MORE THAN 10 MONTHS AFTER devastating earthquakes rocked Nepal and claimed the lives of nearly 9,000, the government has yet to rebuild.
Though volunteers and NGOs responded rapidly to the April quake and its May aftershock, the official reconstruction process has languished — to the extent that Nepal’s government has not utilized any of the $4.1 billion pledged by other countries, the United Nations, the World Bank and other international agencies to help provide long-term relief. For now, this money remains with the donors, who are still awaiting the Nepali government’s reconstruction plans.
Reconstruction is sorely needed. By the government’s count, the 2015 earthquakes damaged nearly 900,000 houses, over 900 health facilities, and more than 8,300 schools.
According to the Shelter Cluster, a Red Cross-led partnership that is coordinating relief efforts, by November only 5 percent of households in the worst-affected areas had been fully repaired or rebuilt. Half of them were in the same condition as they were immediately after the quakes.
Delayed response has also led to large-scale waste of donated food. In December it was found that large quantities of the tens of thousands of tons of rice provided by international donors had not been distributed, but stored in warehouses where it was photographed rotting and infested with insects.
To prevent further waste, in January the government announced plans to begin selling rice that had been donated for earthquake victims.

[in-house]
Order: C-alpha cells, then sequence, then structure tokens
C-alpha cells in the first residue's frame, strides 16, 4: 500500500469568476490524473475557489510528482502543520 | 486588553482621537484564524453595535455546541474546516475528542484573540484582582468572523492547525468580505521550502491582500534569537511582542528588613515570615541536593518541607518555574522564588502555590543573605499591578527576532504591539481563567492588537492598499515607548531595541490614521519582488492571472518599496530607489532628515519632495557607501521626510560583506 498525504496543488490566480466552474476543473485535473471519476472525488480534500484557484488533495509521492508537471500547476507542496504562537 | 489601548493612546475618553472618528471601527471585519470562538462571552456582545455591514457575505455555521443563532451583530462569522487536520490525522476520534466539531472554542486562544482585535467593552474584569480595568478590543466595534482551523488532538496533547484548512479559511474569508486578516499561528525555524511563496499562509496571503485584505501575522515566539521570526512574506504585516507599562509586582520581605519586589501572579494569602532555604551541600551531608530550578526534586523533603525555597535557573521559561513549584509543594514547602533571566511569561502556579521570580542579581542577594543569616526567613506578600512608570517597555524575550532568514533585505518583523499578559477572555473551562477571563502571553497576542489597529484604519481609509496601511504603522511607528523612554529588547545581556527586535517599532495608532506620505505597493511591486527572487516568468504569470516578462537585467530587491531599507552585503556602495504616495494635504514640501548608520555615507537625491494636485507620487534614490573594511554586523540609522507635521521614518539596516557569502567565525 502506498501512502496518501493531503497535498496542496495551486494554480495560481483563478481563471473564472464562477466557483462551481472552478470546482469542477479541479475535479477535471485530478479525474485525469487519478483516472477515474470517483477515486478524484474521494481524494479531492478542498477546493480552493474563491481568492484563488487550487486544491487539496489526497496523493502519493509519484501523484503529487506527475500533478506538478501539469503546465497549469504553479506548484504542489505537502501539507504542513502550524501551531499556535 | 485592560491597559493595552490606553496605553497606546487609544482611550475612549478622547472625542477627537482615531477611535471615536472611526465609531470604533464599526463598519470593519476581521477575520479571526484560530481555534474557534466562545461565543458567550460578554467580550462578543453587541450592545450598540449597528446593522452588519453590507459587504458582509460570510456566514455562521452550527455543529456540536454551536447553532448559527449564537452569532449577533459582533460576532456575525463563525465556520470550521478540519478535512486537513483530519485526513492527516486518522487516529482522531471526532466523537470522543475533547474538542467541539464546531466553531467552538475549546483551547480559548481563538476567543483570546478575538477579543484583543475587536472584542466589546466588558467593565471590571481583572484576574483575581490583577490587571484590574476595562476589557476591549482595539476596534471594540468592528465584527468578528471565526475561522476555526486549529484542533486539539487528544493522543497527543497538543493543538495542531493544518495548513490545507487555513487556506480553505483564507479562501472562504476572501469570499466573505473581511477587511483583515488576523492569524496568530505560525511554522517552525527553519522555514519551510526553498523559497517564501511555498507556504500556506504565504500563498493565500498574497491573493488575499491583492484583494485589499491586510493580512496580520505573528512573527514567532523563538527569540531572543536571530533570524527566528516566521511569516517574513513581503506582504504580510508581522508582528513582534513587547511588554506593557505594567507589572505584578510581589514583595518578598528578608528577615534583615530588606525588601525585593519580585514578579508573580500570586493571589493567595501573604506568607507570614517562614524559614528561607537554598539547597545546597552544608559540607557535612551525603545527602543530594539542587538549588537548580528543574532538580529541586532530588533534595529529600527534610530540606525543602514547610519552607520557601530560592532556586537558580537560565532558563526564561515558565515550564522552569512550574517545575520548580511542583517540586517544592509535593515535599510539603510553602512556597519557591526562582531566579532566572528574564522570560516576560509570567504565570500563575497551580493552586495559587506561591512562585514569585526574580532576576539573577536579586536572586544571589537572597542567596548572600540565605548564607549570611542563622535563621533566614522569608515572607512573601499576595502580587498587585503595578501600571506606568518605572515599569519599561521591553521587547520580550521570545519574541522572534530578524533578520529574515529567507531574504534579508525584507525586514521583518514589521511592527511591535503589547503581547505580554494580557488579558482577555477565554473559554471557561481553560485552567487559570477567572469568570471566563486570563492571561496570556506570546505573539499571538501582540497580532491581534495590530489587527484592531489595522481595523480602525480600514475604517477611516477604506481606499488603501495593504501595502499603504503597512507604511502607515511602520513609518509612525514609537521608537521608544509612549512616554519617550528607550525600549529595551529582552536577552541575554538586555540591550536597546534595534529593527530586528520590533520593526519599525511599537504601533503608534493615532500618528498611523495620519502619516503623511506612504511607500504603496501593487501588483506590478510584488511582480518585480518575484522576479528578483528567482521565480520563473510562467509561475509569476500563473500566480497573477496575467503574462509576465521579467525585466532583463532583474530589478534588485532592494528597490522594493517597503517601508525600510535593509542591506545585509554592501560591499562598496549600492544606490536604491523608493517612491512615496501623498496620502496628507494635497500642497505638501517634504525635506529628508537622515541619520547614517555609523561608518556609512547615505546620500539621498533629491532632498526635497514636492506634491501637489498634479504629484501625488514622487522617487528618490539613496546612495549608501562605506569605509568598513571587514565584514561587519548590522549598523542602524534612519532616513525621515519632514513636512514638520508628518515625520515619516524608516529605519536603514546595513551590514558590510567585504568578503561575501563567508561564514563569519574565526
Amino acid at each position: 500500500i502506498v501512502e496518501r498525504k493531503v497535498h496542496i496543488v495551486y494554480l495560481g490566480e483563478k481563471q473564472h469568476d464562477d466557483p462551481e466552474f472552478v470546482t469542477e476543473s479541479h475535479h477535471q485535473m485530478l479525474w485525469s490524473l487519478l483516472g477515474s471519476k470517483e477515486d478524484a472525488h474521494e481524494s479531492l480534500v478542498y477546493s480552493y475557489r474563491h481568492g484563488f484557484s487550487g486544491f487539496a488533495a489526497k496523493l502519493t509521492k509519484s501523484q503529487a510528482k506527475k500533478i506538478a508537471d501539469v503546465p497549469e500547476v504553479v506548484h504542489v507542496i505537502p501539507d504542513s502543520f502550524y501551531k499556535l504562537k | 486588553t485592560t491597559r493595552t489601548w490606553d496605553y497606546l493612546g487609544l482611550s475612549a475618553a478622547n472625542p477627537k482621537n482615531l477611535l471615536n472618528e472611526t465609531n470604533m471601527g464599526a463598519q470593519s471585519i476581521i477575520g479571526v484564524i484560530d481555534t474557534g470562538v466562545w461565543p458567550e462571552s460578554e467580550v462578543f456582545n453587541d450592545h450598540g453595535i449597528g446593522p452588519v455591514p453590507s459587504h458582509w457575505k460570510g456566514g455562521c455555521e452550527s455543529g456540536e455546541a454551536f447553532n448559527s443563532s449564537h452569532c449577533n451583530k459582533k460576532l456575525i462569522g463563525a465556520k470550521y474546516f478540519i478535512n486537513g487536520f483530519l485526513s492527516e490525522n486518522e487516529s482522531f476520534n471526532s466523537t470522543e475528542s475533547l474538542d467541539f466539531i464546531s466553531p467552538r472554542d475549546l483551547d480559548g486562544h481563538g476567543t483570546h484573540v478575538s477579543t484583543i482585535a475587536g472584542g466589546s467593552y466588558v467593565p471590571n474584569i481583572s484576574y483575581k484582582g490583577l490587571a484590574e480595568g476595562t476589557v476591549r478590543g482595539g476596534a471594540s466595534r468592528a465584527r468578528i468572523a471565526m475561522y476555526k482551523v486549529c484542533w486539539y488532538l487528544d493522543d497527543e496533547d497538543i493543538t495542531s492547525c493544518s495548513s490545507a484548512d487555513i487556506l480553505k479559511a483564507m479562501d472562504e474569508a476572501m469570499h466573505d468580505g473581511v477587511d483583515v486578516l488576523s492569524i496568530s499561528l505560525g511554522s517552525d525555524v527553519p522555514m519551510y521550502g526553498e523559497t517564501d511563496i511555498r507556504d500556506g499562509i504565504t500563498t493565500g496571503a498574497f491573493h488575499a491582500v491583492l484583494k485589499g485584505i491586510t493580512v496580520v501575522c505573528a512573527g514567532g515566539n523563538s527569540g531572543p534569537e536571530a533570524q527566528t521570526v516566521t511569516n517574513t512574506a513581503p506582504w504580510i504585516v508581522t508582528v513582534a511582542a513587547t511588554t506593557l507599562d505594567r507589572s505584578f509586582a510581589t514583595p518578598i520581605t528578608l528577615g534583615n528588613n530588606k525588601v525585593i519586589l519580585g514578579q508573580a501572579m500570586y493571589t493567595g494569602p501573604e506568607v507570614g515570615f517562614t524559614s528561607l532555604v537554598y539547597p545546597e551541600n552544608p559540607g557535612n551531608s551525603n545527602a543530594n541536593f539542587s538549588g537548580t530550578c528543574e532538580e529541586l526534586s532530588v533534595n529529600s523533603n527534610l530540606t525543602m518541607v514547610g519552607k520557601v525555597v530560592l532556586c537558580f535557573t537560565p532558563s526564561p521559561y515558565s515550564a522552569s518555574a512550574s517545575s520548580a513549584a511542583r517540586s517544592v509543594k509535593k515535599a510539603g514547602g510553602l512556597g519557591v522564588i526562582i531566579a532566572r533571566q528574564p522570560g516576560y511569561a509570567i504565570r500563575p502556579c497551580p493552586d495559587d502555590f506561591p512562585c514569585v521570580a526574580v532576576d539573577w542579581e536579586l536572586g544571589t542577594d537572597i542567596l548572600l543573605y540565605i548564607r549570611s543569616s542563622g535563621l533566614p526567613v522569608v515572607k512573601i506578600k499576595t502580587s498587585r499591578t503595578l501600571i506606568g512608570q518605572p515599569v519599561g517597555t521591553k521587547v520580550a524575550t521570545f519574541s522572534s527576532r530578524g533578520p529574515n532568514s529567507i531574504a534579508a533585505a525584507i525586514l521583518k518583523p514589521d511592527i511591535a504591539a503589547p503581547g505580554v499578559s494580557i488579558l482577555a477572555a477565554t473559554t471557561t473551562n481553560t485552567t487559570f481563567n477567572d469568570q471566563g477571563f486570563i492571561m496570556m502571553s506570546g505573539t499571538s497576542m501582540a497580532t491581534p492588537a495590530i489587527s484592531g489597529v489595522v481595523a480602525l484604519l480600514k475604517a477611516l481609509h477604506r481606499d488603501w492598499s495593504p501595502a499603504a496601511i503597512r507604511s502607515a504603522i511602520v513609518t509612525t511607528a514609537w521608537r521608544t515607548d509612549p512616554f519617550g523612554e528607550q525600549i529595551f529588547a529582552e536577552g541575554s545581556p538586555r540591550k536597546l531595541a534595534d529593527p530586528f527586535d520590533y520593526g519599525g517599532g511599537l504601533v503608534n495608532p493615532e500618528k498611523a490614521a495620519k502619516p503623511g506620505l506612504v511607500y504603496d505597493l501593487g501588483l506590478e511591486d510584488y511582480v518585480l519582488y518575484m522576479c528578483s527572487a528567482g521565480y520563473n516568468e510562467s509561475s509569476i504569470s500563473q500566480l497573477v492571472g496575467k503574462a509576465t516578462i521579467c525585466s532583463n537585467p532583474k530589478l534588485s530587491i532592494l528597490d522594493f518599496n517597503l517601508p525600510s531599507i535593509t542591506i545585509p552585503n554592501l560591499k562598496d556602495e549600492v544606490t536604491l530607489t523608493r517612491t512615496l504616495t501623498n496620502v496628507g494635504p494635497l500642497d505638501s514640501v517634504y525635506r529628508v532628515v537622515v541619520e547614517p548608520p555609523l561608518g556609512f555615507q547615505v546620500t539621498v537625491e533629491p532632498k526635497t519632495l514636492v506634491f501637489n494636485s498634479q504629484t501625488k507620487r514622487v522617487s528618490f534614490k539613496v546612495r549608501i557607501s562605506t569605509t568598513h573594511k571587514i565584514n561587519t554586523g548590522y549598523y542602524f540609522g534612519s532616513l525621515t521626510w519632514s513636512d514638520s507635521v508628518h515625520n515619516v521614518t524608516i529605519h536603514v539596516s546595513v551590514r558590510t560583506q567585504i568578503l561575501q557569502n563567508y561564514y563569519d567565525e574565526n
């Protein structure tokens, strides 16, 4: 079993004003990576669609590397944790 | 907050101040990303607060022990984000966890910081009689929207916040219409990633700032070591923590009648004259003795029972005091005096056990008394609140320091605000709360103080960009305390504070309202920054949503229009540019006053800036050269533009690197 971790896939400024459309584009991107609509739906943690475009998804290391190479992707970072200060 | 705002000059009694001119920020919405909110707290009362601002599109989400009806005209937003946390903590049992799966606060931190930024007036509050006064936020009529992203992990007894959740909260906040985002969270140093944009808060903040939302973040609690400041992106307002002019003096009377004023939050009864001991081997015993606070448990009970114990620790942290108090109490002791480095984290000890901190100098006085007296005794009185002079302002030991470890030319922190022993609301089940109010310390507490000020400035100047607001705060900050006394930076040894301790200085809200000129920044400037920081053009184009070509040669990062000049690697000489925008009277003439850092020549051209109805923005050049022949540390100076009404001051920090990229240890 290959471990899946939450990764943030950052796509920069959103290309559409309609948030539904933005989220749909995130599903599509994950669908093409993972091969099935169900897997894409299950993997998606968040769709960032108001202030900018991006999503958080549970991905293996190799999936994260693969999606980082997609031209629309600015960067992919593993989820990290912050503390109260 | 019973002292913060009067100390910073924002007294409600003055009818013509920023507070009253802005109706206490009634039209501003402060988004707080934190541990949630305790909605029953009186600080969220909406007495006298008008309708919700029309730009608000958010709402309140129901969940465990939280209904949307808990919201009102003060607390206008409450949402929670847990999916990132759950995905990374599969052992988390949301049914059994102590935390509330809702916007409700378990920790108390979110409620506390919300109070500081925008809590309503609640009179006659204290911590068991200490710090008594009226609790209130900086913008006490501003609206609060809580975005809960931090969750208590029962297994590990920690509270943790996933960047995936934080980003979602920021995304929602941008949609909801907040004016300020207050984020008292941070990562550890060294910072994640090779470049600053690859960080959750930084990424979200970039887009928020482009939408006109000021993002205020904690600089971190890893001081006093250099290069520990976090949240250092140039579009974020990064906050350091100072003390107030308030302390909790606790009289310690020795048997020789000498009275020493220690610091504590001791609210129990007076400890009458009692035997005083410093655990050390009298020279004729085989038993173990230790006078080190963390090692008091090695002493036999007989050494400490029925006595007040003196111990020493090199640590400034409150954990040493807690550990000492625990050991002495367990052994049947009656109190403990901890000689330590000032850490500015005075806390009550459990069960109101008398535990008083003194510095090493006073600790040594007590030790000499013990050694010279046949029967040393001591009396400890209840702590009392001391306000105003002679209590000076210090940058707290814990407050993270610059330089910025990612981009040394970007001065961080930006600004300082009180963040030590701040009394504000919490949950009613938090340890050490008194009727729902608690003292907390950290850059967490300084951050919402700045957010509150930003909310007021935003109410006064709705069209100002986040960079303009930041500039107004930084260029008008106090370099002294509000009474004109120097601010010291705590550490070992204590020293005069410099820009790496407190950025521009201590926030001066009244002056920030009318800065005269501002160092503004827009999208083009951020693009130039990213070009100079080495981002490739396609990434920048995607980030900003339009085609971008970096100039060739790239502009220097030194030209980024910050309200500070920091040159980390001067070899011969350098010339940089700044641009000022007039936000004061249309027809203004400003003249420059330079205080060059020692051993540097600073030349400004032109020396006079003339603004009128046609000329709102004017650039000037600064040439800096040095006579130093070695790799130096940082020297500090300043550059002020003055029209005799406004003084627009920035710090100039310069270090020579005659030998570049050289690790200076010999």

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“We have 26,000 metric tons of rice in storage, and because there has been no demand from the earthquake-affected areas, it will be best to sell the rice so that we can convert these donations into funds,” said Shree Mani Khanal, a spokesman for the Nepal Food Corporation (NFC), the government agency responsible for managing food donations.
According to Khanal, money from the sale of donated rice will be redistributed into disaster-relief funds to be used in future crises.
If the NFC has seen “no demand” for rice, it’s not because Nepalis don’t need it. More than a quarter of Nepal’s population lived below the national poverty line even before the earthquakes. Instead, administrative hurdles and political wrangling have stalled the distribution of even basic aid.
It was only in December — nearly eight months after the first quake struck — that the Nepal government formally created the National Reconstruction Authority (NRA), the body in charge of spending international donations, due largely to political squabbling over who would lead it. Since then, the NRA has struggled to agree on even a logo.
“Currently, we are in the process of conducting surveys and determining a plan to implement in the villages,” Madhu Sudan Adhikari, acting secretary of the NRA, told GlobalPost. He stated that the Nepal government was busy with “internal documentation” and had yet to work out “memorandums of understanding.”
“Reconstruction is still in the planning stages,” he said.